Joseph Munyambanza, a refugee from the DRC, started teaching fellow refugees in Uganda in his early teens, whilst studying at secondary school. In his keynote speech in Berlin, at “Education for a better future – creating prospects for displaced populations”, he described how he had joined with other refugee youth in his camp to form COBURWAS International Youth Organization to Transform Africa (CIYOTA) to deliver informal lessons to refugee children during their school holidays. The organisation has gone on to open nursery and primary schools, and provide hostels and scholarships to enable refugees to attend secondary school and university. The CIYOTA primary schools gained some of the top results in the area, outshining the Ugandan government schools and prompting the Ugandan Ministry of Education to recognise them as formal schools.
The capacity of grassroots organisations, run by refugees to provide quality education for refugees also came out as one of the main findings from research into education for urban refugees, led by Mary Mendenhall’s team at Teachers College Columbia, and explored during a workshop at the Berlin conference.
Joseph’s speech reminded me of grassroots organisations that I worked with early on in my career: Sudan Open Learning Organisation (SOLO) working with Internally Displaced People (IDPs) around Khartoum, Need Service Education Agency (NSEA) supporting education quality in southern Sudan (pre-independence) and Literacy and Basic Education (LABE) operating in northern Uganda. These organisations ran some of the best quality education programmes I have ever seen, working with very limited resources in very difficult contexts. SOLO started using the “school in a box” model to respond to the risk of schools being bulldozed by the Khartoum administration long before it was adopted and taken to scale by UNICEF and other international organisations.
How can the potential of these refugee and IDP led initiatives be realised in delivering quality education to the displaced populations sustainably and at scale?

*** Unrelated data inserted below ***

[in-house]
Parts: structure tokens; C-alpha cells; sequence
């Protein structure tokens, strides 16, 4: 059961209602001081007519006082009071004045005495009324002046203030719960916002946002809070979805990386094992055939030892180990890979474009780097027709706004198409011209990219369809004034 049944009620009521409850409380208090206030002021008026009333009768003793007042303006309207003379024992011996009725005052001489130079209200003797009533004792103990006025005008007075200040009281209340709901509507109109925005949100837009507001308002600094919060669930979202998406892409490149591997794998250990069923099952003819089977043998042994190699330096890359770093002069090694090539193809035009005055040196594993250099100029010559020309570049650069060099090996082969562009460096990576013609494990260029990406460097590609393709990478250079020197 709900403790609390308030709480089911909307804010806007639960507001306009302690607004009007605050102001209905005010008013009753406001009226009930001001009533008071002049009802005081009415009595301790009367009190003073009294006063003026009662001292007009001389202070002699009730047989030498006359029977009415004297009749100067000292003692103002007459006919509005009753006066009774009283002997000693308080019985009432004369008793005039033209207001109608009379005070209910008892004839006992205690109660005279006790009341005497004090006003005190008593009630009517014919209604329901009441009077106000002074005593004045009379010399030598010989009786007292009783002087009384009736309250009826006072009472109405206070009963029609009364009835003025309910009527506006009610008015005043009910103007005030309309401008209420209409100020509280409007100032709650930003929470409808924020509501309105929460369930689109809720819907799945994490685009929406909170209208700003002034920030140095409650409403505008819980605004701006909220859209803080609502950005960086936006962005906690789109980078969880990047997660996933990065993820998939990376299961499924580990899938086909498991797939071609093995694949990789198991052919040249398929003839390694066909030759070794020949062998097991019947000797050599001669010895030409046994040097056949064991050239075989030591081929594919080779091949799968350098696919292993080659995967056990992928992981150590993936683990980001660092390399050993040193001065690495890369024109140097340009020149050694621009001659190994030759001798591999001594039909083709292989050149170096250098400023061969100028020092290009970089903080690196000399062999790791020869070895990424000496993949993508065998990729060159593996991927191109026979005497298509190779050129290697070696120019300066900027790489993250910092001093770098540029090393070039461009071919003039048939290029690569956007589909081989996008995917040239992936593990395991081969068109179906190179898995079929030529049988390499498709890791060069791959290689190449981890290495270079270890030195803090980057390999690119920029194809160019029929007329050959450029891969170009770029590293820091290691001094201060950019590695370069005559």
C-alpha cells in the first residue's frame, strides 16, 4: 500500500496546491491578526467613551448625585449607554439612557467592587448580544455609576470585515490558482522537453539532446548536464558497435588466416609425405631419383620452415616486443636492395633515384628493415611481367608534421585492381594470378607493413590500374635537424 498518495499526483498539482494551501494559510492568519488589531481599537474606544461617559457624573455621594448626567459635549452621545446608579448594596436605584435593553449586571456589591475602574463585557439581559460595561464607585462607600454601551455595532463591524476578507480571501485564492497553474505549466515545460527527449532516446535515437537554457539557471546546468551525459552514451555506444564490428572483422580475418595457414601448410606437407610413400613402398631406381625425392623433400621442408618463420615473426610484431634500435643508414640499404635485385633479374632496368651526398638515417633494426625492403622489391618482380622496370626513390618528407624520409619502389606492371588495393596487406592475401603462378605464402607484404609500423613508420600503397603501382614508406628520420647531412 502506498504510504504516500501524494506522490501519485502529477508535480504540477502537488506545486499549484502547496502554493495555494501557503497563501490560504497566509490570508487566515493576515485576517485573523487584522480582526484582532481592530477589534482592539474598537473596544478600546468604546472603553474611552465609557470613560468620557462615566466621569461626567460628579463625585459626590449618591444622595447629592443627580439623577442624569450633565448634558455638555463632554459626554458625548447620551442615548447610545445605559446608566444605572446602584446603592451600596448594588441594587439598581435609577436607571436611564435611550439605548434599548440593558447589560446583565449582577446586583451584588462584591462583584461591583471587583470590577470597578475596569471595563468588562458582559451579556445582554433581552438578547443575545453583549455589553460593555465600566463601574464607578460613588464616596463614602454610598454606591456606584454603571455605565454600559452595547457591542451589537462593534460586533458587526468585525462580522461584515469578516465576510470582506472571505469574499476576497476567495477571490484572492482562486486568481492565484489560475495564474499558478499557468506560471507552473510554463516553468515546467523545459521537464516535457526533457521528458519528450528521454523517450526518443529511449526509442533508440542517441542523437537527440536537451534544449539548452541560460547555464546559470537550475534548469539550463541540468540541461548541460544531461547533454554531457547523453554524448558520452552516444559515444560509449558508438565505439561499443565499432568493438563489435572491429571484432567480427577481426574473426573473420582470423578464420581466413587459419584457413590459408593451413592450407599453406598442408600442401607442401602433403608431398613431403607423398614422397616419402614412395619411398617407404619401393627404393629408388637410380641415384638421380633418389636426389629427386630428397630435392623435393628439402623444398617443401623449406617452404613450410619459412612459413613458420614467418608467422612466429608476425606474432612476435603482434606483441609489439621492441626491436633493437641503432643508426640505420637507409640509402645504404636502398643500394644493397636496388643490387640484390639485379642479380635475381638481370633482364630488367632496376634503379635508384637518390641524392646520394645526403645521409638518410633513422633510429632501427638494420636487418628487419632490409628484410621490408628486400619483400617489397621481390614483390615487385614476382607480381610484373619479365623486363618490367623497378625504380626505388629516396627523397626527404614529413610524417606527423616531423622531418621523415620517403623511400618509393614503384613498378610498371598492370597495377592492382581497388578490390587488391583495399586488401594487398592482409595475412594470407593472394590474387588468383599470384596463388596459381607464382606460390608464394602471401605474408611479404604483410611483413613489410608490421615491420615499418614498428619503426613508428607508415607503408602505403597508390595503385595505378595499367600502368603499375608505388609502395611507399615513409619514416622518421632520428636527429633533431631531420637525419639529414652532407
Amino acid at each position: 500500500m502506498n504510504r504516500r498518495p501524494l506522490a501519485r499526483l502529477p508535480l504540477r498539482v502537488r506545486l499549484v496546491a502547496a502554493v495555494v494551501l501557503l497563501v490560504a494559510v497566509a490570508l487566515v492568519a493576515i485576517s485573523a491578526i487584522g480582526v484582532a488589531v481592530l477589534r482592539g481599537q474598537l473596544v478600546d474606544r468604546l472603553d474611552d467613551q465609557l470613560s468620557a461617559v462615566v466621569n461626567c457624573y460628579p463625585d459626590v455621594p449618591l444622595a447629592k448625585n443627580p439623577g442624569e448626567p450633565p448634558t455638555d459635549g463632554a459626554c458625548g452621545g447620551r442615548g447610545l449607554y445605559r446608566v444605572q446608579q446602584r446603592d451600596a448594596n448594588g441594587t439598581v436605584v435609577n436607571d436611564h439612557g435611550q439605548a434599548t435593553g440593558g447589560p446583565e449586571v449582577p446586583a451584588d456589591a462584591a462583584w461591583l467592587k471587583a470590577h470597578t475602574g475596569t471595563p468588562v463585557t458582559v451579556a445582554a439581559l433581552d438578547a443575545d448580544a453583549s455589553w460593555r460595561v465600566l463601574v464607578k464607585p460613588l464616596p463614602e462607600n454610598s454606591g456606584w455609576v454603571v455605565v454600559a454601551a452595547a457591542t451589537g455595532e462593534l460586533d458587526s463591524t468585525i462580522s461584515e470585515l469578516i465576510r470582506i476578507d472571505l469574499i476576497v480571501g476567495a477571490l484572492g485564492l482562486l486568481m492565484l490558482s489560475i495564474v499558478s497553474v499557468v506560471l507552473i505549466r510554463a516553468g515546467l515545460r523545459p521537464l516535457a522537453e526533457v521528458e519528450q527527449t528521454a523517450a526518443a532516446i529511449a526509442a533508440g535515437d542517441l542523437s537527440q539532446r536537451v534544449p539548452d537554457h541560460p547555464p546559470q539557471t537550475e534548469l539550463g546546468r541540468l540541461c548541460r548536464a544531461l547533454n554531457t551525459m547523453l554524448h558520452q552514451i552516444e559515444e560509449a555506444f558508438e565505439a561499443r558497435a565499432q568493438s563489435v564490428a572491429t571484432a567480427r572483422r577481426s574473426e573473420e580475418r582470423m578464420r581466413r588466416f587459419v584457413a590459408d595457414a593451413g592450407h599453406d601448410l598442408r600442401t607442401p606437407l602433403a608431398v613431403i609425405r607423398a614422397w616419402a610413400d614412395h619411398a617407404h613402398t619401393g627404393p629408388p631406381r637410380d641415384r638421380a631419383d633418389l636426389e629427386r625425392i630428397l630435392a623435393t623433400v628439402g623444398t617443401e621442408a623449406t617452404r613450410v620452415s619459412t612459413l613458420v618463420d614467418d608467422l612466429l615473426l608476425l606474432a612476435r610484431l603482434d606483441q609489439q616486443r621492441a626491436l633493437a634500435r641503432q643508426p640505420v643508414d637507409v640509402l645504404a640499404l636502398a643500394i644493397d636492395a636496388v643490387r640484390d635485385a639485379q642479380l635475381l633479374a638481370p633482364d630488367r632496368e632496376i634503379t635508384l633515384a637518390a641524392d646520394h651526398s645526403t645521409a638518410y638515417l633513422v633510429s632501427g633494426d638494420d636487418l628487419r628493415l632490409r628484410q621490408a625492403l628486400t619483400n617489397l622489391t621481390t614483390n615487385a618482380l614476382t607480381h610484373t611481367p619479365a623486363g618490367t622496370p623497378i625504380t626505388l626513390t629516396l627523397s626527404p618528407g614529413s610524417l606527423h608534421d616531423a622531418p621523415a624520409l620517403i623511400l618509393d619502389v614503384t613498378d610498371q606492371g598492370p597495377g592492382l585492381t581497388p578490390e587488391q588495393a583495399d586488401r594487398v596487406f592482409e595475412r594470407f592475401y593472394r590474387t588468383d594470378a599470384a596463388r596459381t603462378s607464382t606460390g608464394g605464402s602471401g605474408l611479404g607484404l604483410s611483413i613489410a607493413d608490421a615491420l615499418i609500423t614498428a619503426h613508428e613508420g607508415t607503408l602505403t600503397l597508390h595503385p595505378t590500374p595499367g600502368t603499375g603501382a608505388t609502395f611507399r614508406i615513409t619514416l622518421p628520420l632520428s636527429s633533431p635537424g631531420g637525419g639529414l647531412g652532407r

One of the challenges is that they often remain under the radar. The initiatives are not well documented and have little, if any, profile on the internet. The recently published DFID topic guide on Education for Refugees and IDPs, whilst acknowledging the important role of such organisations, could provide very few references to their achievements, as they remain relatively invisible in the literature.
It can be difficult for host governments to recognise or integrate refugee-led initiatives into their national systems as there may be concerns over teacher certification, curriculum, and quality standards. In the case of IDPs, whilst the government has legal responsibility for the provision of education it may be ambivalent or even hostile to education initiatives by the IDP community, especially where government actions led to the displacement in the first place.
Grass root initiatives may be seen as a threat to International NGO and UN agency operations, or be dismissed for failing to meet minimum standards. Joseph encountered more resistance from international organisations working in his refugee camp than from the Ugandan Ministry of Education.
It is vital that the international community works closely with host governments. But how can we also ensure that host governments, NGOs and UN agencies also work on education with displaced populations and not just education for them?
By Ruth Naylor, Education Development Trust
This blog was originally posted on INEE on 26 November 2016. Reposted with permission.